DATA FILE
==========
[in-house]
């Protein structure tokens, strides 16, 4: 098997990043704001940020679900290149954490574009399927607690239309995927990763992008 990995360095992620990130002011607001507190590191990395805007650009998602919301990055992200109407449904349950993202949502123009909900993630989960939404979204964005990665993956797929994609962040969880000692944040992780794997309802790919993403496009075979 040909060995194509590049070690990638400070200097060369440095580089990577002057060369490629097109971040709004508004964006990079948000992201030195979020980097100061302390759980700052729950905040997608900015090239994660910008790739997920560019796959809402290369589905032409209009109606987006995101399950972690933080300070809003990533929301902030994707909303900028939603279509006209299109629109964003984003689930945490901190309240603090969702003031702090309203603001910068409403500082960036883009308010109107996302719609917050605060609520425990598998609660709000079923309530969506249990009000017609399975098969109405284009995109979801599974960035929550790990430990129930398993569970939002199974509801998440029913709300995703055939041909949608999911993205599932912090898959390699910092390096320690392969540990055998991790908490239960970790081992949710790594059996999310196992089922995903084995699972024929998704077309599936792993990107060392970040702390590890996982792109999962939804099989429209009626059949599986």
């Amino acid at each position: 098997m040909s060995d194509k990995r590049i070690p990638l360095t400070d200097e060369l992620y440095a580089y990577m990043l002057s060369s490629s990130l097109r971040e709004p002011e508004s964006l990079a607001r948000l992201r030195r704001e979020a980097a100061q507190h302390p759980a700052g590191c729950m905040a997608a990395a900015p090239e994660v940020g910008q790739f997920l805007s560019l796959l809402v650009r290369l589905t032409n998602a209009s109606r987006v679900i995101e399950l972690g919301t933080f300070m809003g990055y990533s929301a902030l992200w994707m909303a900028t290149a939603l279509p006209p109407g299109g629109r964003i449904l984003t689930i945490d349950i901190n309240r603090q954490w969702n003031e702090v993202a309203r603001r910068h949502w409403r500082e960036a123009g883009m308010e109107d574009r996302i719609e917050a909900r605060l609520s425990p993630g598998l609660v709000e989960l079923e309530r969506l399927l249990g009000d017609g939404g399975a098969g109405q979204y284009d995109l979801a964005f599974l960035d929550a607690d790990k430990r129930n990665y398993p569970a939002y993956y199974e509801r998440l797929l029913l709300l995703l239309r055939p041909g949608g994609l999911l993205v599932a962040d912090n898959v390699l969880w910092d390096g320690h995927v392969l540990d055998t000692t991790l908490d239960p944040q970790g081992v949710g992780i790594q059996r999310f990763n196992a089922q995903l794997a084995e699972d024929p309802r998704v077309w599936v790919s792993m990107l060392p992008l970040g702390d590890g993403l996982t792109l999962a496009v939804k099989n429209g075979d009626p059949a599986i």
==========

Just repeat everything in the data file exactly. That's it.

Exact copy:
[in-house]
């Protein structure tokens, strides 16, 4: 098997990043704001940020679900290149954490574009399927607690239309995927990763992008 990995360095992620990130002011607001507190590191990395805007650009998602919301990055992200109407449904349950993202949502123009909900993630989960939404979204964005990665993956797929994609962040969880000692944040992780794997309802790919993403496009075979 040909060995194509590049070690990638400070200097060369440095580089990577002057060369490629097109971040709004508004964006990079948000992201030195979020980097100061302390759980700052729950905040997608900015090239994660910008790739997920560019796959809402290369589905032409209009109606987006995101399950972690933080300070809003990533929301902030994707909303900028939603279509006209299109629109964003984003689930945490901190309240603090969702003031702090309203603001910068409403500082960036883009308010109107996302719609917050605060609520425990598998609660709000079923309530969506249990009000017609399975098969109405284009995109979801599974960035929550790990430990129930398993569970939002199974509801998440029913709300995703055939041909949608999911993205599932912090898959390699910092390096320690392969540990055998991790908490239960970790081992949710790594059996999310196992089922995903084995699972024929998704077309599936792993990107060392970040702390590890996982792109999962939804099989429209009626059949599986």
């Amino acid at each position: 098997m040909s060995d194509k990995r590049i070690p990638l360095t400070d200097e060369l992620y440095a580089y990577m990043l002057s060369s490629s990130l097109r971040e709004p002011e508004s964006l990079a607001r948000l992201r030195r704001e979020a980097a100061q507190h302390p759980a700052g590191c729950m905040a997608a990395a900015p090239e994660v940020g910008q790739f997920l805007s560019l796959l809402v650009r290369l589905t032409n998602a209009s109606r987006v679900i995101e399950l972690g919301t933080f300070m809003g990055y990533s929301a902030l992200w994707m909303a900028t290149a939603l279509p006209p109407g299109g629109r964003i449904l984003t689930i945490d349950i901190n309240r603090q954490w969702n003031e702090v993202a309203r603001r910068h949502w409403r500082e960036a123009g883009m308010e109107d574009r996302i719609e917050a909900r605060l609520s425990p993630g598998l609660v709000e989960l079923e309530r969506l399927l249990g009000d017609g939404g399975a098969g109405q979204y284009d995109l979801a964005f599974l960035d929550a607690d790990k430990r129930n990665y398993p569970a939002y993956y199974e509801r998440l797929l029913l709300l995703l239309r055939p041909g949608g994609l999911l993205v599932a962040d912090n898959v390699l969880w910092d390096g320690h995927v392969l540990d055998t000692t991790l908490d239960p944040q970790g081992v949710g992780i790594q059996r999310f990763n196992a089922q995903l794997a084995e699972d024929p309802r998704v077309w599936v790919s792993m990107l060392p992008l970040g702390d590890g993403l996982t792109l999962a496009v939804k099989n429209g075979d009626p059949a599986i």